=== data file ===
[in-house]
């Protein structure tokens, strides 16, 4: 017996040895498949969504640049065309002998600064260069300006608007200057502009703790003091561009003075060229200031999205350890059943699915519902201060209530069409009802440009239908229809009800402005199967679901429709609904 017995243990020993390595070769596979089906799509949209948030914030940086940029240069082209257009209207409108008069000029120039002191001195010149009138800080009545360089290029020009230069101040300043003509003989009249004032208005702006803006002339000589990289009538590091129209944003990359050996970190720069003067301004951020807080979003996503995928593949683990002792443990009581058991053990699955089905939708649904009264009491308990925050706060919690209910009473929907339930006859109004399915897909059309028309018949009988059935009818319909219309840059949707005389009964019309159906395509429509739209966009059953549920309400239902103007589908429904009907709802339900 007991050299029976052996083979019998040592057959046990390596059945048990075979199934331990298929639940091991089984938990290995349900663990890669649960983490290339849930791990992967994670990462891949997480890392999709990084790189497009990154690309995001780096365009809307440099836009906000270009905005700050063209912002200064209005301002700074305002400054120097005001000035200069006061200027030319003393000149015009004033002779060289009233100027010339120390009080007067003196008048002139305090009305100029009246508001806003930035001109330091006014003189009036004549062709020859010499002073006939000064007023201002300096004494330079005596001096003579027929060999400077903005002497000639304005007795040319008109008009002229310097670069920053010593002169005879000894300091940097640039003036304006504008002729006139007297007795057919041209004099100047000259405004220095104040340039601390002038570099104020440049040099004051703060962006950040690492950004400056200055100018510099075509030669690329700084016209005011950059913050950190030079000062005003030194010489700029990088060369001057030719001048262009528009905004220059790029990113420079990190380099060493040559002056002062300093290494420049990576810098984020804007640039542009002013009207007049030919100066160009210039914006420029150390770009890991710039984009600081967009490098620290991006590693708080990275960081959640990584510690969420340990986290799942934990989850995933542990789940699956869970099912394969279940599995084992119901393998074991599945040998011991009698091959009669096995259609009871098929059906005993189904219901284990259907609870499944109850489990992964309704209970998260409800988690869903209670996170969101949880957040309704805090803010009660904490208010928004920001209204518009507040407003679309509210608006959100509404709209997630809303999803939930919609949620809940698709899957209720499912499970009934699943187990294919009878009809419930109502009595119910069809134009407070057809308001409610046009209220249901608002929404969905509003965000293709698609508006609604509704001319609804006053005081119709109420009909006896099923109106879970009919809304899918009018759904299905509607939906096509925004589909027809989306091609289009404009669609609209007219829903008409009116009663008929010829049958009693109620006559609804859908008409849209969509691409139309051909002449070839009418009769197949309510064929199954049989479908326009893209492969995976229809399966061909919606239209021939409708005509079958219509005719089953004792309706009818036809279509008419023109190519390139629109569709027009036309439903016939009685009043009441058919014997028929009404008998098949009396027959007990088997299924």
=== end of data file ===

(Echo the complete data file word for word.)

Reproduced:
[in-house]
């Protein structure tokens, strides 16, 4: 017996040895498949969504640049065309002998600064260069300006608007200057502009703790003091561009003075060229200031999205350890059943699915519902201060209530069409009802440009239908229809009800402005199967679901429709609904 017995243990020993390595070769596979089906799509949209948030914030940086940029240069082209257009209207409108008069000029120039002191001195010149009138800080009545360089290029020009230069101040300043003509003989009249004032208005702006803006002339000589990289009538590091129209944003990359050996970190720069003067301004951020807080979003996503995928593949683990002792443990009581058991053990699955089905939708649904009264009491308990925050706060919690209910009473929907339930006859109004399915897909059309028309018949009988059935009818319909219309840059949707005389009964019309159906395509429509739209966009059953549920309400239902103007589908429904009907709802339900 007991050299029976052996083979019998040592057959046990390596059945048990075979199934331990298929639940091991089984938990290995349900663990890669649960983490290339849930791990992967994670990462891949997480890392999709990084790189497009990154690309995001780096365009809307440099836009906000270009905005700050063209912002200064209005301002700074305002400054120097005001000035200069006061200027030319003393000149015009004033002779060289009233100027010339120390009080007067003196008048002139305090009305100029009246508001806003930035001109330091006014003189009036004549062709020859010499002073006939000064007023201002300096004494330079005596001096003579027929060999400077903005002497000639304005007795040319008109008009002229310097670069920053010593002169005879000894300091940097640039003036304006504008002729006139007297007795057919041209004099100047000259405004220095104040340039601390002038570099104020440049040099004051703060962006950040690492950004400056200055100018510099075509030669690329700084016209005011950059913050950190030079000062005003030194010489700029990088060369001057030719001048262009528009905004220059790029990113420079990190380099060493040559002056002062300093290494420049990576810098984020804007640039542009002013009207007049030919100066160009210039914006420029150390770009890991710039984009600081967009490098620290991006590693708080990275960081959640990584510690969420340990986290799942934990989850995933542990789940699956869970099912394969279940599995084992119901393998074991599945040998011991009698091959009669096995259609009871098929059906005993189904219901284990259907609870499944109850489990992964309704209970998260409800988690869903209670996170969101949880957040309704805090803010009660904490208010928004920001209204518009507040407003679309509210608006959100509404709209997630809303999803939930919609949620809940698709899957209720499912499970009934699943187990294919009878009809419930109502009595119910069809134009407070057809308001409610046009209220249901608002929404969905509003965000293709698609508006609604509704001319609804006053005081119709109420009909006896099923109106879970009919809304899918009018759904299905509607939906096509925004589909027809989306091609289009404009669609609209007219829903008409009116009663008929010829049958009693109620006559609804859908008409849209969509691409139309051909002449070839009418009769197949309510064929199954049989479908326009893209492969995976229809399966061909919606239209021939409708005509079958219509005719089953004792309706009818036809279509008419023109190519390139629109569709027009036309439903016939009685009043009441058919014997028929009404008998098949009396027959007990088997299924």